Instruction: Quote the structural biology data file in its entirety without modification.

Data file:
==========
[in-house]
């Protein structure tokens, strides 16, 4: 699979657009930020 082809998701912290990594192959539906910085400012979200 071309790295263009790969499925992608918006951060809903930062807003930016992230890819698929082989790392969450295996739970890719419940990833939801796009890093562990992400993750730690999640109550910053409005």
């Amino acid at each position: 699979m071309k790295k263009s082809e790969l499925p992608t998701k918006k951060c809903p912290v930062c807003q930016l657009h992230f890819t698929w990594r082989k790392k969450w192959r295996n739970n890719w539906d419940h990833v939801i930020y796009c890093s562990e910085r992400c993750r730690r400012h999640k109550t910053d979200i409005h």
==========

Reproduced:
[in-house]
């Protein structure tokens, strides 16, 4: 699979657009930020 082809998701912290990594192959539906910085400012979200 071309790295263009790969499925992608918006951060809903930062807003930016992230890819698929082989790392969450295996739970890719419940990833939801796009890093562990992400993750730690999640109550910053409005």
């Amino acid at each position: 699979m071309k790295k263009s082809e790969l499925p992608t998701k918006k951060c809903p912290v930062c807003q930016l657009h992230f890819t698929w990594r082989k790392k969450w192959r295996n739970n890719w539906d419940h990833v939801i930020y796009c890093s562990e910085r992400c993750r730690r400012h999640k109550t910053d979200i409005h």